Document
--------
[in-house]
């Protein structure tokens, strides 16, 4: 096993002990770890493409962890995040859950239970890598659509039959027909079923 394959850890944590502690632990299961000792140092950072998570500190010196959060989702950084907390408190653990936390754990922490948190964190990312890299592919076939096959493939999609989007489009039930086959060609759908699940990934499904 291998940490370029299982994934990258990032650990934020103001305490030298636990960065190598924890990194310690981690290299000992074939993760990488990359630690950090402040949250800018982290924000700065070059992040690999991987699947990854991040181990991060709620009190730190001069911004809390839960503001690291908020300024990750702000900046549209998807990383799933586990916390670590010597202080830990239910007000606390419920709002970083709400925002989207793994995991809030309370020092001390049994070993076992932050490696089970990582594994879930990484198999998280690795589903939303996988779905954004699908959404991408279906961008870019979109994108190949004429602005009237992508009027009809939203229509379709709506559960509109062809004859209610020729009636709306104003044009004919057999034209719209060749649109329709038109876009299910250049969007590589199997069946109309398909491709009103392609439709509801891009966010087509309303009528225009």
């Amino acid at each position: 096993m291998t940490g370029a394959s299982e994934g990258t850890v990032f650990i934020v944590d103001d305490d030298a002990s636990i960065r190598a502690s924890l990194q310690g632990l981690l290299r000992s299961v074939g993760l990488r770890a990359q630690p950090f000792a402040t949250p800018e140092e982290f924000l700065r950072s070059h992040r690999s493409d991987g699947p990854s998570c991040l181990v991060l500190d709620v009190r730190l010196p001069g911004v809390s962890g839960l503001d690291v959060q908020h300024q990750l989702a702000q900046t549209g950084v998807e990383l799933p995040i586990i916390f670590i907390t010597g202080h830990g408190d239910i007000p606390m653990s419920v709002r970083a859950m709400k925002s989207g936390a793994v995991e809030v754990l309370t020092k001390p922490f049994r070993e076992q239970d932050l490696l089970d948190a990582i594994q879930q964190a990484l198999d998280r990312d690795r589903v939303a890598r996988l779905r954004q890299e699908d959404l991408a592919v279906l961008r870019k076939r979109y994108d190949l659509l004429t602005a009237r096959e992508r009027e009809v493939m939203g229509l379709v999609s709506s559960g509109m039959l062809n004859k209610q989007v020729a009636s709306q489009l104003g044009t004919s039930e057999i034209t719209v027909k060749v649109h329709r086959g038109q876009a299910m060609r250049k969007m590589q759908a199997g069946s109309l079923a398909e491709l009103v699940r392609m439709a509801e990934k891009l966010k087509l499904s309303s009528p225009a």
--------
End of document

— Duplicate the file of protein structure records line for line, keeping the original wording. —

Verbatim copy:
[in-house]
């Protein structure tokens, strides 16, 4: 096993002990770890493409962890995040859950239970890598659509039959027909079923 394959850890944590502690632990299961000792140092950072998570500190010196959060989702950084907390408190653990936390754990922490948190964190990312890299592919076939096959493939999609989007489009039930086959060609759908699940990934499904 291998940490370029299982994934990258990032650990934020103001305490030298636990960065190598924890990194310690981690290299000992074939993760990488990359630690950090402040949250800018982290924000700065070059992040690999991987699947990854991040181990991060709620009190730190001069911004809390839960503001690291908020300024990750702000900046549209998807990383799933586990916390670590010597202080830990239910007000606390419920709002970083709400925002989207793994995991809030309370020092001390049994070993076992932050490696089970990582594994879930990484198999998280690795589903939303996988779905954004699908959404991408279906961008870019979109994108190949004429602005009237992508009027009809939203229509379709709506559960509109062809004859209610020729009636709306104003044009004919057999034209719209060749649109329709038109876009299910250049969007590589199997069946109309398909491709009103392609439709509801891009966010087509309303009528225009």
């Amino acid at each position: 096993m291998t940490g370029a394959s299982e994934g990258t850890v990032f650990i934020v944590d103001d305490d030298a002990s636990i960065r190598a502690s924890l990194q310690g632990l981690l290299r000992s299961v074939g993760l990488r770890a990359q630690p950090f000792a402040t949250p800018e140092e982290f924000l700065r950072s070059h992040r690999s493409d991987g699947p990854s998570c991040l181990v991060l500190d709620v009190r730190l010196p001069g911004v809390s962890g839960l503001d690291v959060q908020h300024q990750l989702a702000q900046t549209g950084v998807e990383l799933p995040i586990i916390f670590i907390t010597g202080h830990g408190d239910i007000p606390m653990s419920v709002r970083a859950m709400k925002s989207g936390a793994v995991e809030v754990l309370t020092k001390p922490f049994r070993e076992q239970d932050l490696l089970d948190a990582i594994q879930q964190a990484l198999d998280r990312d690795r589903v939303a890598r996988l779905r954004q890299e699908d959404l991408a592919v279906l961008r870019k076939r979109y994108d190949l659509l004429t602005a009237r096959e992508r009027e009809v493939m939203g229509l379709v999609s709506s559960g509109m039959l062809n004859k209610q989007v020729a009636s709306q489009l104003g044009t004919s039930e057999i034209t719209v027909k060749v649109h329709r086959g038109q876009a299910m060609r250049k969007m590589q759908a199997g069946s109309l079923a398909e491709l009103v699940r392609m439709a509801e990934k891009l966010k087509l499904s309303s009528p225009a």